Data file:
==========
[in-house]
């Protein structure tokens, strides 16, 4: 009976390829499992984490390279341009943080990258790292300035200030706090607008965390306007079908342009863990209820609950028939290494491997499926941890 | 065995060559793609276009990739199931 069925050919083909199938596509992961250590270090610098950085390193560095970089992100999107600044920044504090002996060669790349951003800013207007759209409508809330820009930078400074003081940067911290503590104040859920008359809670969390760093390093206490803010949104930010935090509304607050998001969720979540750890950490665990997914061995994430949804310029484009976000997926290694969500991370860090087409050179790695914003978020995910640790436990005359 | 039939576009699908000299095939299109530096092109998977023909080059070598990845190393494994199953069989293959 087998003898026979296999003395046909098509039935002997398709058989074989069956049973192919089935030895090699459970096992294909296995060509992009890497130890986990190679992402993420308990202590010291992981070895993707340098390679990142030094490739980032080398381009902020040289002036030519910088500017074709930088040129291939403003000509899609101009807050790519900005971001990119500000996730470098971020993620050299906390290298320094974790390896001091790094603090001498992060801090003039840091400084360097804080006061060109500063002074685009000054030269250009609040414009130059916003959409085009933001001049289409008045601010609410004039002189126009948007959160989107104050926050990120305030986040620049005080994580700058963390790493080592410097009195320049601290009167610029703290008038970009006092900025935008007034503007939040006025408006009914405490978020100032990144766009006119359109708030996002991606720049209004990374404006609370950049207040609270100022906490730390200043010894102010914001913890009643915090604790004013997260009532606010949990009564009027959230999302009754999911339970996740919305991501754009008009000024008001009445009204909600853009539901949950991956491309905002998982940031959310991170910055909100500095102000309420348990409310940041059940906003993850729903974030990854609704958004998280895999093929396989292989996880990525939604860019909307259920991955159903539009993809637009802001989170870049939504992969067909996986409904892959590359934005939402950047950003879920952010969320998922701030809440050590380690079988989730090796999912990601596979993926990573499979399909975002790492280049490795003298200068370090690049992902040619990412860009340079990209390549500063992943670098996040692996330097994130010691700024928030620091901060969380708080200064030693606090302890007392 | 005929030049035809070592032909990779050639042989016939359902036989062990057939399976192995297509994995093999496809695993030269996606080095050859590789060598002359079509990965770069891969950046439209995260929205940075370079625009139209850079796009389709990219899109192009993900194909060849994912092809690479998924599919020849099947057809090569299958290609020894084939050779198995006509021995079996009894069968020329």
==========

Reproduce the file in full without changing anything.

[in-house]
């Protein structure tokens, strides 16, 4: 009976390829499992984490390279341009943080990258790292300035200030706090607008965390306007079908342009863990209820609950028939290494491997499926941890 | 065995060559793609276009990739199931 069925050919083909199938596509992961250590270090610098950085390193560095970089992100999107600044920044504090002996060669790349951003800013207007759209409508809330820009930078400074003081940067911290503590104040859920008359809670969390760093390093206490803010949104930010935090509304607050998001969720979540750890950490665990997914061995994430949804310029484009976000997926290694969500991370860090087409050179790695914003978020995910640790436990005359 | 039939576009699908000299095939299109530096092109998977023909080059070598990845190393494994199953069989293959 087998003898026979296999003395046909098509039935002997398709058989074989069956049973192919089935030895090699459970096992294909296995060509992009890497130890986990190679992402993420308990202590010291992981070895993707340098390679990142030094490739980032080398381009902020040289002036030519910088500017074709930088040129291939403003000509899609101009807050790519900005971001990119500000996730470098971020993620050299906390290298320094974790390896001091790094603090001498992060801090003039840091400084360097804080006061060109500063002074685009000054030269250009609040414009130059916003959409085009933001001049289409008045601010609410004039002189126009948007959160989107104050926050990120305030986040620049005080994580700058963390790493080592410097009195320049601290009167610029703290008038970009006092900025935008007034503007939040006025408006009914405490978020100032990144766009006119359109708030996002991606720049209004990374404006609370950049207040609270100022906490730390200043010894102010914001913890009643915090604790004013997260009532606010949990009564009027959230999302009754999911339970996740919305991501754009008009000024008001009445009204909600853009539901949950991956491309905002998982940031959310991170910055909100500095102000309420348990409310940041059940906003993850729903974030990854609704958004998280895999093929396989292989996880990525939604860019909307259920991955159903539009993809637009802001989170870049939504992969067909996986409904892959590359934005939402950047950003879920952010969320998922701030809440050590380690079988989730090796999912990601596979993926990573499979399909975002790492280049490795003298200068370090690049992902040619990412860009340079990209390549500063992943670098996040692996330097994130010691700024928030620091901060969380708080200064030693606090302890007392 | 005929030049035809070592032909990779050639042989016939359902036989062990057939399976192995297509994995093999496809695993030269996606080095050859590789060598002359079509990965770069891969950046439209995260929205940075370079625009139209850079796009389709990219899109192009993900194909060849994912092809690479998924599919020849099947057809090569299958290609020894084939050779198995006509021995079996009894069968020329």